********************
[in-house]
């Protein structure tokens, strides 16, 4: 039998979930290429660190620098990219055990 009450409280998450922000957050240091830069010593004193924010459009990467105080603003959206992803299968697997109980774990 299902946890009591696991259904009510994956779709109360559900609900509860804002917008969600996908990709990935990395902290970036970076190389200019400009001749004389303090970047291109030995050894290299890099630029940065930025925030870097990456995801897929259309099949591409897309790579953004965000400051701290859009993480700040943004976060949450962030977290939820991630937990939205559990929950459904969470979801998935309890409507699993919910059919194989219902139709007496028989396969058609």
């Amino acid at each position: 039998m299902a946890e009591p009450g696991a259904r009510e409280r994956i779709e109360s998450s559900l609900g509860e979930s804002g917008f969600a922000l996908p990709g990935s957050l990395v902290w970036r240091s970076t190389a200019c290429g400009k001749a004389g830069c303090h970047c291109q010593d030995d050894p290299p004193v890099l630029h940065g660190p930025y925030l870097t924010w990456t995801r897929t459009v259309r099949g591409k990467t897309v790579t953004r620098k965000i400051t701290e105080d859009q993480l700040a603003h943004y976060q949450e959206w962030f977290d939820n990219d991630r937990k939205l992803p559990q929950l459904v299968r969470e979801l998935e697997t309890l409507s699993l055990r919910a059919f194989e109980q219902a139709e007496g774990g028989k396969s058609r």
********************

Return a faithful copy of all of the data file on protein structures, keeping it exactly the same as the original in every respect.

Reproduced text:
[in-house]
């Protein structure tokens, strides 16, 4: 039998979930290429660190620098990219055990 009450409280998450922000957050240091830069010593004193924010459009990467105080603003959206992803299968697997109980774990 299902946890009591696991259904009510994956779709109360559900609900509860804002917008969600996908990709990935990395902290970036970076190389200019400009001749004389303090970047291109030995050894290299890099630029940065930025925030870097990456995801897929259309099949591409897309790579953004965000400051701290859009993480700040943004976060949450962030977290939820991630937990939205559990929950459904969470979801998935309890409507699993919910059919194989219902139709007496028989396969058609």
């Amino acid at each position: 039998m299902a946890e009591p009450g696991a259904r009510e409280r994956i779709e109360s998450s559900l609900g509860e979930s804002g917008f969600a922000l996908p990709g990935s957050l990395v902290w970036r240091s970076t190389a200019c290429g400009k001749a004389g830069c303090h970047c291109q010593d030995d050894p290299p004193v890099l630029h940065g660190p930025y925030l870097t924010w990456t995801r897929t459009v259309r099949g591409k990467t897309v790579t953004r620098k965000i400051t701290e105080d859009q993480l700040a603003h943004y976060q949450e959206w962030f977290d939820n990219d991630r937990k939205l992803p559990q929950l459904v299968r969470e979801l998935e697997t309890l409507s699993l055990r919910a059919f194989e109980q219902a139709e007496g774990g028989k396969s058609r």